Nell Freudenberger's new novel, The Newlyweds, tells the story of a couple that marries for practical—not romantic—reasons. Is that really such a bad idea?
Nell Freudenberger's new novel, The Newlyweds, takes as its subject what the book jacket describes as "an arranged marriage for the twenty-first century." It's one that the main characters, Amina and George, arrange for themselves, with help from a dating site. After an 11-month email courtship, Amina moves from Bangladesh to Rochester, New York so that she and George can get hitched, for reasons more pragmatic than passionate. Like George, Amina wants to start a family—and she also wants a green card. Their union "is more like the arranged marriage of Amina's grandparents than like her parents' love match," Michiko Kakutani wrote in a recent New York Times review.
Might we Westerners—so intent on finding our soul mates—be able to learn a thing or two from Amina's grandparents? A number of experts think we can—or that, at least, there's plenty of wisdom to take away from cultures where arranged marriage is still common. The number-one attitude adjustment Westerners would do well to make if they'd like to lead more satisfying romantic lives (and who wouldn't?): Taking marriage more seriously as a relationship that's supposed to last until death, rather than till divorce. In arranged marriages, says Reva Seth, author of First Comes Marriage: Modern Relationship Advice from the Wisdom of Arranged Marriages, "both people come into the relationship with a sense that this is forever." That kind of mindset stands in stark contrast to the one common in Western culture, says Seth, a Canadian journalist who spoke to more than 300 women over the course of five years while researching her book. In this part of the world, she says, even in committed relationships, we're constantly asking ourselves: Could I do better? Would someone else make me happier? That kind of mentality—coupled with how easy it is, legally and socially, to get divorced—"makes it extremely difficult to duplicate the level of commitment that I found among the women I spoke with," Seth says.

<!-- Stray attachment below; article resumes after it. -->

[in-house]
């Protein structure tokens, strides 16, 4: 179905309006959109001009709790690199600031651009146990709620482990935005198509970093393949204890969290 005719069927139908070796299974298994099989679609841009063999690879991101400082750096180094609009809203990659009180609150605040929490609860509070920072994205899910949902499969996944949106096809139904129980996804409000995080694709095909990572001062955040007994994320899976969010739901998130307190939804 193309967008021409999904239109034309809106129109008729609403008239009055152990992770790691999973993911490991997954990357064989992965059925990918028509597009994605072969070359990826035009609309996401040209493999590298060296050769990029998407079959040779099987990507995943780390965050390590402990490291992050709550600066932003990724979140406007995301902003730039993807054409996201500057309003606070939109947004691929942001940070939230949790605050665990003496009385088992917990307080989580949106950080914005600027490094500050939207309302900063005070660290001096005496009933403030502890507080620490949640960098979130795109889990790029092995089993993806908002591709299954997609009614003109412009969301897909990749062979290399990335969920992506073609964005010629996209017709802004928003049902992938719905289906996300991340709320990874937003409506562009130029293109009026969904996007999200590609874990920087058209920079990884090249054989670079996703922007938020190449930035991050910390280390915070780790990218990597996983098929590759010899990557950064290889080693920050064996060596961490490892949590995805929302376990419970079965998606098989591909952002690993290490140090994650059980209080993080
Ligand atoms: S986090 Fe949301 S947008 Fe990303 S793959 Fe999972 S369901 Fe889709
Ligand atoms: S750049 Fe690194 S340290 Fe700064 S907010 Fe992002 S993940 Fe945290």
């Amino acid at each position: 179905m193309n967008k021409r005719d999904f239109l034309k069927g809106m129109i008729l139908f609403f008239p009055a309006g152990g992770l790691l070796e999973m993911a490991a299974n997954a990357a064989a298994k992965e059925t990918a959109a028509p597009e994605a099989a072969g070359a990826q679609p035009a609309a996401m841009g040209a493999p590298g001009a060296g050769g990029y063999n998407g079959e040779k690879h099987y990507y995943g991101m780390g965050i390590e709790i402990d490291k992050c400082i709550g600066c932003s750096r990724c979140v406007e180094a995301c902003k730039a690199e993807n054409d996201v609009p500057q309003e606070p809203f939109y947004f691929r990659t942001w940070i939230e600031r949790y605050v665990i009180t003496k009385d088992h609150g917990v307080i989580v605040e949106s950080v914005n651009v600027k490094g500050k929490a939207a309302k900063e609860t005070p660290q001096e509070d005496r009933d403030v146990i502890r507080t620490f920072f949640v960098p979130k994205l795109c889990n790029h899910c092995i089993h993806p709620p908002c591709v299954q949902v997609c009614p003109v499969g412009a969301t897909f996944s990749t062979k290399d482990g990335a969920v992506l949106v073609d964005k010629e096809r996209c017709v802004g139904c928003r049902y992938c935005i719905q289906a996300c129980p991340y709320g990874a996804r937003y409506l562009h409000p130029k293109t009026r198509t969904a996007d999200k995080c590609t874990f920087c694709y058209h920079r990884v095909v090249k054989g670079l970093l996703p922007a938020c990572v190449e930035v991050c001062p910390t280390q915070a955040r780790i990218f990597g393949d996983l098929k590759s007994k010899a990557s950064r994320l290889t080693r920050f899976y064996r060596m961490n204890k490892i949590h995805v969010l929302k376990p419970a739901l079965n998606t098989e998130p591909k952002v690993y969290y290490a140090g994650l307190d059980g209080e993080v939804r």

Research psychologist Robert Epstein, the former editor-in-chief of Psychology Today, agrees. After spending the last ten years studying arranged marriages for a book that he's working on, he similarly contends that deep connection isn't as crucial as deep commitment. Love is more likely to grow over time in arranged marriages, he argues, because those couples have more practical attitudes about what a relationship entails than those of us who believe life will be a piece of cake as long as we find "true love." "In arranged marriages, they do not have this idea that love is brought to you by the fates," says Epstein. Rather, they believe it's something that evolves with the years—and with effort. People in arranged marriages are more serious about sticking by their partners through thick and thin, Espstein argues. They're more psychologically prepared for difficulties, while Westerners think less about what trials the future might bring. In fact, Epstein contends, we often assume that our significant others will always stay as attractive, youthful-looking, or thin as they were when we first fell for them.
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Perhaps even more commonly, people in the West have impractical notions about how much effort a relationship will take, Epstein argues. We think that as long as we feel so strongly about our mates when we first get married, life together will be a breeze—and when it's not, we're quick to jump to the conclusion that whatever's not working can't be fixed. (The fact that 45 percent of all U.S. marriages end in divorce seems to indicate he might be on to something.) As a result, he thinks bliss in so-called "marriages of choice" often reaches an apex on or around the wedding day, while it steadily grows for those in arranged marriages. (It may grow from nothing, of course--but perhaps that makes it all the more remarkable.)